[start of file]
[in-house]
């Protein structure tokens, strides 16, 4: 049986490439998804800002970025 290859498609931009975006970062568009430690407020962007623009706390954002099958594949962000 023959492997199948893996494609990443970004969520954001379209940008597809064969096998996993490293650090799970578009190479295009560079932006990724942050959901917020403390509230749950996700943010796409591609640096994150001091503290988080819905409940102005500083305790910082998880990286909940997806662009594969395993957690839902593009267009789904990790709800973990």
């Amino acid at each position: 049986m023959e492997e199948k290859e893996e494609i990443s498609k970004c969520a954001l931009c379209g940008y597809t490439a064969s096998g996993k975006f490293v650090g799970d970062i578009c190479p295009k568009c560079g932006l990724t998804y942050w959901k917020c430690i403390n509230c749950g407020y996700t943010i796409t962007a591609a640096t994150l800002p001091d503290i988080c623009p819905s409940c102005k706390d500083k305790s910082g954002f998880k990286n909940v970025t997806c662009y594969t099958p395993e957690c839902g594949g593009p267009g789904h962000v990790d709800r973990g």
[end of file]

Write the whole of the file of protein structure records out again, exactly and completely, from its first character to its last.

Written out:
[in-house]
């Protein structure tokens, strides 16, 4: 049986490439998804800002970025 290859498609931009975006970062568009430690407020962007623009706390954002099958594949962000 023959492997199948893996494609990443970004969520954001379209940008597809064969096998996993490293650090799970578009190479295009560079932006990724942050959901917020403390509230749950996700943010796409591609640096994150001091503290988080819905409940102005500083305790910082998880990286909940997806662009594969395993957690839902593009267009789904990790709800973990």
């Amino acid at each position: 049986m023959e492997e199948k290859e893996e494609i990443s498609k970004c969520a954001l931009c379209g940008y597809t490439a064969s096998g996993k975006f490293v650090g799970d970062i578009c190479p295009k568009c560079g932006l990724t998804y942050w959901k917020c430690i403390n509230c749950g407020y996700t943010i796409t962007a591609a640096t994150l800002p001091d503290i988080c623009p819905s409940c102005k706390d500083k305790s910082g954002f998880k990286n909940v970025t997806c662009y594969t099958p395993e957690c839902g594949g593009p267009g789904h962000v990790d709800r973990g």